Letter: Animal Tragedies | MyRGV.com

Gerard Pahl’s poignant letter of March 2 speaks of the tragedy that plays out daily on our roads in the valley. Countless times my husband and I have tried to get abandoned animals to trust us enough to save them, sometimes successfully, more often not. I’m sure some of them are waiting for their owners to return.

Passing by their bodies later reminds us how far we are from being a safe and humane community. Like Pahl, I know it’s usually futile to call the county animal control department. Even if they respond, we get more excuses than action.

When I joined the Palm Valley Animal Society Board of Directors in 2015, I thought education was key. Surely, if all citizens knew the importance of sterilization, we could stop unwanted litters at the heart of the problem. But the lack of access to affordable sterilization services is by far the biggest challenge.

In a county of nearly a million people, I’m pretty sure we only have one low-cost clinic, with appointments available months from now. More clinics and vets are desperately needed.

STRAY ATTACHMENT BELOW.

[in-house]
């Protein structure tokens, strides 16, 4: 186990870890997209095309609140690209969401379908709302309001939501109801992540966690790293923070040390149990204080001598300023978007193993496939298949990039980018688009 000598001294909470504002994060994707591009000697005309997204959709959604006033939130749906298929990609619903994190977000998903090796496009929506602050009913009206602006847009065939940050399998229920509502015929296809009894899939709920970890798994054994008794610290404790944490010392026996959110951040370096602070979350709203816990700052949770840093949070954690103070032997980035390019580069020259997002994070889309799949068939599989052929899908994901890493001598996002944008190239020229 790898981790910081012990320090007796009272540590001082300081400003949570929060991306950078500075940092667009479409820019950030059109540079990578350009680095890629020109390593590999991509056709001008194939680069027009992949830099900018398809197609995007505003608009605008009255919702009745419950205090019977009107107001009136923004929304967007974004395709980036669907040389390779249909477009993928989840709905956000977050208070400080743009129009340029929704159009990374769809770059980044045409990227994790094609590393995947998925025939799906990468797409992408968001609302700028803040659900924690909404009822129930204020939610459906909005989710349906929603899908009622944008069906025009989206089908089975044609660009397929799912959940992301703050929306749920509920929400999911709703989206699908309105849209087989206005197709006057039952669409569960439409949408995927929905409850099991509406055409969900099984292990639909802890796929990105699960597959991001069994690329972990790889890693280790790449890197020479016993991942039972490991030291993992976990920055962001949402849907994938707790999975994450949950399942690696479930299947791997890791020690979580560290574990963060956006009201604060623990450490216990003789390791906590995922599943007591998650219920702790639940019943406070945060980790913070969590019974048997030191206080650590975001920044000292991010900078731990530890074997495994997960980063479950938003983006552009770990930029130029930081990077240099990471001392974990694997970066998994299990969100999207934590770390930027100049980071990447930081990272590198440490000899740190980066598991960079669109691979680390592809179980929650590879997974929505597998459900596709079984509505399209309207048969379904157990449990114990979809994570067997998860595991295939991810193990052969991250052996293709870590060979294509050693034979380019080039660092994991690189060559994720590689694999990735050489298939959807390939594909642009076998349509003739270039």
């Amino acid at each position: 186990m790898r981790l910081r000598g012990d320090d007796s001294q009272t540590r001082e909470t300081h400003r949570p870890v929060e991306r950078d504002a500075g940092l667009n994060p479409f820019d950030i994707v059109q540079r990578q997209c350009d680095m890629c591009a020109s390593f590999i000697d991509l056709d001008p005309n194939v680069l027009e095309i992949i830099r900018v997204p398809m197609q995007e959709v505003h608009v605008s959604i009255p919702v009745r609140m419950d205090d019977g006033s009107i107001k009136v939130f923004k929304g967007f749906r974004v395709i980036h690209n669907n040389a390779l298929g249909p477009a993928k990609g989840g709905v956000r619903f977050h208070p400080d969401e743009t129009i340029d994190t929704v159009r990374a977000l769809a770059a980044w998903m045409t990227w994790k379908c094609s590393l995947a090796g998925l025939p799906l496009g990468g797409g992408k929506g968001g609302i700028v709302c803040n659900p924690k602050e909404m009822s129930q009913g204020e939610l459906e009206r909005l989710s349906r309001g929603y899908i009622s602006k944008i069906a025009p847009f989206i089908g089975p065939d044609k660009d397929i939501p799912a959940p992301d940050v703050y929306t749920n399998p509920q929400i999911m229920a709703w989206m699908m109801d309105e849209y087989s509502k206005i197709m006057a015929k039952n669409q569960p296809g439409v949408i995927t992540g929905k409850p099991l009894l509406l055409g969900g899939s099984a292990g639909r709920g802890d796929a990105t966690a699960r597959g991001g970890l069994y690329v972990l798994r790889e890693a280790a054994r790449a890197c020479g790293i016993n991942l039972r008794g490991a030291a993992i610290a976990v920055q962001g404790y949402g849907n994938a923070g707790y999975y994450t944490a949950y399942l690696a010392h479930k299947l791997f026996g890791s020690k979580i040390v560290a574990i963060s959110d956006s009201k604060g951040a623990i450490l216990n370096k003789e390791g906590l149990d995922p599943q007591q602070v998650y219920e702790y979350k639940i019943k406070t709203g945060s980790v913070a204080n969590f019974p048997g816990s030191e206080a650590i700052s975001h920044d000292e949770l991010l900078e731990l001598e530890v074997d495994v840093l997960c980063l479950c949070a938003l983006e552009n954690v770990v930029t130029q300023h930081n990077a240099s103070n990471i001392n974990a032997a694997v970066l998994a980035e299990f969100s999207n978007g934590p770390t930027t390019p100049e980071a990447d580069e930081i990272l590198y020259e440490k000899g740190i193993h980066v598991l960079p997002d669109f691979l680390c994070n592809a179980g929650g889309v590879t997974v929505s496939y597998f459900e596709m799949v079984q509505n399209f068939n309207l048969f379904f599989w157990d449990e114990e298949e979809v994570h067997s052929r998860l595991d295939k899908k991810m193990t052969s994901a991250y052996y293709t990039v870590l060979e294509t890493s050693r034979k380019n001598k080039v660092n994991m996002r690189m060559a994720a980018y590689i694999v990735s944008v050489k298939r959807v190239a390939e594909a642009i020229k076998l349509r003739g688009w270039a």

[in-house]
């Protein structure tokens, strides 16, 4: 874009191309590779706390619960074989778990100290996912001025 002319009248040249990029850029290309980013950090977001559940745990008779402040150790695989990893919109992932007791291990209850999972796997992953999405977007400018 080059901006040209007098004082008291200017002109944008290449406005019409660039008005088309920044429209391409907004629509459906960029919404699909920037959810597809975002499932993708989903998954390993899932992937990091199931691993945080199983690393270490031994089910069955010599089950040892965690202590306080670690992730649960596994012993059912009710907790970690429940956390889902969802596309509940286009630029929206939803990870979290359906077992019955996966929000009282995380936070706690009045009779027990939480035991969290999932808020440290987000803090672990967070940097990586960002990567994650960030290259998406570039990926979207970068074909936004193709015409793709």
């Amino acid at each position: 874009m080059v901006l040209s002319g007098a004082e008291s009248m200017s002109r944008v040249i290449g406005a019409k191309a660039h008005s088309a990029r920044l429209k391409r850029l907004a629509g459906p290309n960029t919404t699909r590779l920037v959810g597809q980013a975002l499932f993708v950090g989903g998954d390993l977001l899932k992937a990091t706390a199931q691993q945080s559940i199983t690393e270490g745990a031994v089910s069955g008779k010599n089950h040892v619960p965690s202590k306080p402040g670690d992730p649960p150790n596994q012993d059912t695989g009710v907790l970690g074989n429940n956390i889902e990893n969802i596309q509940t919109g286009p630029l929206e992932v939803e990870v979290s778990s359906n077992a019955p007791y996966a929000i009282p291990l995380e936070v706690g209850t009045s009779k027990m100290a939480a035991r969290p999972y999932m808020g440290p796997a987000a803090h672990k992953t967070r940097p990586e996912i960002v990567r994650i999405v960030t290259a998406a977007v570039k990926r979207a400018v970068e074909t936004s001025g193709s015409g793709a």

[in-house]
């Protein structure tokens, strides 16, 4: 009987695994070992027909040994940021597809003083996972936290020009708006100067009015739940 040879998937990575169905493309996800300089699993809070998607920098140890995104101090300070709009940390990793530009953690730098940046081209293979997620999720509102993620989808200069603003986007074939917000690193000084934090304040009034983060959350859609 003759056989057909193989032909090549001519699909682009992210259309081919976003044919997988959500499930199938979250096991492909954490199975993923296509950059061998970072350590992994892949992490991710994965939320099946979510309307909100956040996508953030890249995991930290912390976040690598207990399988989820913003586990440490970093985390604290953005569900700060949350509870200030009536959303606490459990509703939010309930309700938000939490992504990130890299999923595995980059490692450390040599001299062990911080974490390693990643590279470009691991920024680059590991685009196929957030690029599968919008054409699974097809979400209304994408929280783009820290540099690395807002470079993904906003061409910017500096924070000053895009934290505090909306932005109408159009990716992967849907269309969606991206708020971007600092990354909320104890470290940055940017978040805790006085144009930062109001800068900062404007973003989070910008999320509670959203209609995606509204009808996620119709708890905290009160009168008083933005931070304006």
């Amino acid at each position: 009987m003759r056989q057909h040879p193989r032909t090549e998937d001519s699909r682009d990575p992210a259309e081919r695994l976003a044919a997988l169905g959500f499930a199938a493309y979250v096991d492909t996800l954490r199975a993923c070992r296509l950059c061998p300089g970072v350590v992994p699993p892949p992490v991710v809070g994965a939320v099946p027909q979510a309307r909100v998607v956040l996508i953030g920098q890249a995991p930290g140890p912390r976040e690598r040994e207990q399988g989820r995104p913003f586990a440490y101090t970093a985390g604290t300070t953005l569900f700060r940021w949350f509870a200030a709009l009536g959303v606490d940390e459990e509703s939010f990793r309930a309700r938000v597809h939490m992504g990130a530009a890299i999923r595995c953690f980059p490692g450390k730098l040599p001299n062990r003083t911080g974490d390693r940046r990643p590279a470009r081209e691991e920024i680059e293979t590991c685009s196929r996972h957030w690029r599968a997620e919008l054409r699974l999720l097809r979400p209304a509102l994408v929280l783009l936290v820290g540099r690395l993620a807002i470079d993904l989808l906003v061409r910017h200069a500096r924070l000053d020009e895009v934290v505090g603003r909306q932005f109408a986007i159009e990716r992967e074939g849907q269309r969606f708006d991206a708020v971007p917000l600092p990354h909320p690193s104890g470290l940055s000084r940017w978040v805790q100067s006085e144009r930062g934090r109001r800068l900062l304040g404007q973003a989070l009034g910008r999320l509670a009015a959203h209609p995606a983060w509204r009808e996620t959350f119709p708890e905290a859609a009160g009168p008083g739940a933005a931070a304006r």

At PVAS these days, 9 out of 10 animals that come in have vital results, but a significant percentage of them have or had homes. Increasing access to inexpensive microchipping would help keep more pets with their families.

For those unwilling or unable to keep their pets, PVAS can help them explore humane repatriation options.

As for residents whose idea of ​​animal control is to abandon their pet or litter box at the side of a busy road, they are the ones who should suffer the consequences, not the innocent and bewildered animals left to the lookout for a familiar face.

Keely Lewis


Comments are closed.